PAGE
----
The American Dental Association makes its stance on America's opioid crisis clear: it supports the statutory seven-day limit for opioid prescriptions.

Its renewed position on opioids comes as a drastic departure from a time when dental prescriptions were on the rise as opioid prescriptions were declining across the board, according to a new study. It's also one of the first major health associations to advocate support for the initiative, with the American Medical Association still in resistance.

"As president of the ADA, I call upon dentists everywhere to double down on their efforts to prevent opioids from harming our patients and their families," said Joseph P. Crowley, American Dental Association president. "This new policy demonstrates ADA's firm commitment to help fight the country's opioid epidemic while continuing to help patients manage dental pain."

The new study also brings to light increased dental opioid prescriptions between 2010 to 2015, which was particularly sharpest among the 11 to 18 demographic, an age group believed to be the most vulnerable for opioid addiction. Meanwhile, data from the Centers for Disease Control and Prevention show that from 2012 to 2016, opioid prescriptions were on a decline.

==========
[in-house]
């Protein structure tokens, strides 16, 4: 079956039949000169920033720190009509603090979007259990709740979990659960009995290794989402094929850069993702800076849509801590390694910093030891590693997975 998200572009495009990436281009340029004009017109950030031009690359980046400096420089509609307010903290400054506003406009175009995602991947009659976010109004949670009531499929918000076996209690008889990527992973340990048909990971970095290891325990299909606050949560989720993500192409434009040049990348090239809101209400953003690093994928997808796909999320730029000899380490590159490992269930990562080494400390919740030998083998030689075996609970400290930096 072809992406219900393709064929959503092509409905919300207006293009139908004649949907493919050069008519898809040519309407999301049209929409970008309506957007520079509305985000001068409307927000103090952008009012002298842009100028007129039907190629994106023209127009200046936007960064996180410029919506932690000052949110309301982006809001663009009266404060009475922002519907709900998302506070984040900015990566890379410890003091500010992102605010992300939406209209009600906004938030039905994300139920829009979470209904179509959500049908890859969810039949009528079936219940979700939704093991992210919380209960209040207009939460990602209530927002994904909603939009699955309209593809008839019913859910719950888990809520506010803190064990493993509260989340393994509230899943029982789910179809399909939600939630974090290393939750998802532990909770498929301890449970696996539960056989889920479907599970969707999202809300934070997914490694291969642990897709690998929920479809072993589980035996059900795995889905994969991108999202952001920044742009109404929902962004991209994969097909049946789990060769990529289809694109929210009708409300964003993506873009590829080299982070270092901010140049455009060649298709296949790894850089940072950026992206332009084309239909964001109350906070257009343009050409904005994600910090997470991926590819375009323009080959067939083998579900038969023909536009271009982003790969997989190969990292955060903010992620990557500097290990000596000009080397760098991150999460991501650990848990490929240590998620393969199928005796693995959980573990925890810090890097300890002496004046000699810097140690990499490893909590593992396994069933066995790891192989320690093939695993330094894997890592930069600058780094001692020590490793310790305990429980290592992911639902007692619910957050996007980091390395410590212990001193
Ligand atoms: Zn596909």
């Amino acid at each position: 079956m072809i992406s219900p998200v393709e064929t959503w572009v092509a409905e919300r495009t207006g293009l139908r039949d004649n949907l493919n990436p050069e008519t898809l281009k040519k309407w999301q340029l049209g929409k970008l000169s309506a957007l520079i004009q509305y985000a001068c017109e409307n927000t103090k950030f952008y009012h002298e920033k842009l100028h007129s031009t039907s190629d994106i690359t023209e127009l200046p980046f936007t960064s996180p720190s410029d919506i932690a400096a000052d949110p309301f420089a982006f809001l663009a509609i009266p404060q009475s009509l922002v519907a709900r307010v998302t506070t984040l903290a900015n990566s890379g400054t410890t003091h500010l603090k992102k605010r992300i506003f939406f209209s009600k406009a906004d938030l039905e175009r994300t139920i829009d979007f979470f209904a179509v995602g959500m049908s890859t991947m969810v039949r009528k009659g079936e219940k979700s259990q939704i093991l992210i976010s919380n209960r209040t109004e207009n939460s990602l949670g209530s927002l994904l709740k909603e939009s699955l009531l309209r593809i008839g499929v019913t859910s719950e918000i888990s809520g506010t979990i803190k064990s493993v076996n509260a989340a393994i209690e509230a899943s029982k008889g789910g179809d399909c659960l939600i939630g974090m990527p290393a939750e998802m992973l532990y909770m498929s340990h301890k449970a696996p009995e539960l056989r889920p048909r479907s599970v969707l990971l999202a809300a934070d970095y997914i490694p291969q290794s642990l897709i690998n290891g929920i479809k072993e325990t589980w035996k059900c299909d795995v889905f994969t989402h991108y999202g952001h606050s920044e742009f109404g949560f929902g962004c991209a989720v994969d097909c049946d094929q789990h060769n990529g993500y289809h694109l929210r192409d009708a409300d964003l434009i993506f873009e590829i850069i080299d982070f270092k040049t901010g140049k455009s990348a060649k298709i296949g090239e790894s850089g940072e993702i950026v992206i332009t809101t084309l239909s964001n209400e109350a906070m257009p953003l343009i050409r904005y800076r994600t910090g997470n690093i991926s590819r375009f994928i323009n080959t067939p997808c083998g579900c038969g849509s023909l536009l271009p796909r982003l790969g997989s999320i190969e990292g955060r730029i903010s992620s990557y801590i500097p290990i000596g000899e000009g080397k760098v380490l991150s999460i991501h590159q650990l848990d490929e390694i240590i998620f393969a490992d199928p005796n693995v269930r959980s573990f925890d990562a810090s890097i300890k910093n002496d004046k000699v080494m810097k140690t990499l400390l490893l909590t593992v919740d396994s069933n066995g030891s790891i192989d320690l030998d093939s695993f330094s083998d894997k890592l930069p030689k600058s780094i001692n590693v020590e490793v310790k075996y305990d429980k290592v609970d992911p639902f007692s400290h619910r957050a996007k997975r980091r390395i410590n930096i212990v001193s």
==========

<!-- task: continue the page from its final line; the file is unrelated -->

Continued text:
Dentists Against Opioid Addiction

The American Dental Association is committed to do the following to help overcome the country's widespread and pernicious opioid epidemic:

• Require dentists to expand their education on opioid prescriptions and other controlled substances.

• As mentioned, limit prescriptions to a seven-day period for acute pain.

• Encourage dentists to register with Prescription Drug Monitoring Programs.

One doctor, Craig Janssen, of the Janssen Dental Clinic, says staff checks the Prescription Drug Monitoring Program for each patient that comes to the clinic. The staff has access to a database to see whether a patient is obtaining opioids from multiple providers.

While Janssen supports the initiative, he think it won't singlehandedly solve America's deadly opioid crisis.

"It's a societal problem that will require more," he said.

America's Opioid Crisis

The CDC recently provided a harrowing report of the country's worsening opioid situation, which saw a 30 percent jump in overdose cases in just a year. In its analysis, only a few states reported declining cases of opioid overdoses.

"The fast-moving opioid overdose epidemic continues and is accelerating," said Anne Schuchat, acting director of CDC.

We might not be getting the whole picture, though, since many of those who overdose on opioids never make it to the emergency room and are thus not added to the overall tally.

"It might be even worse," said Shuchat.

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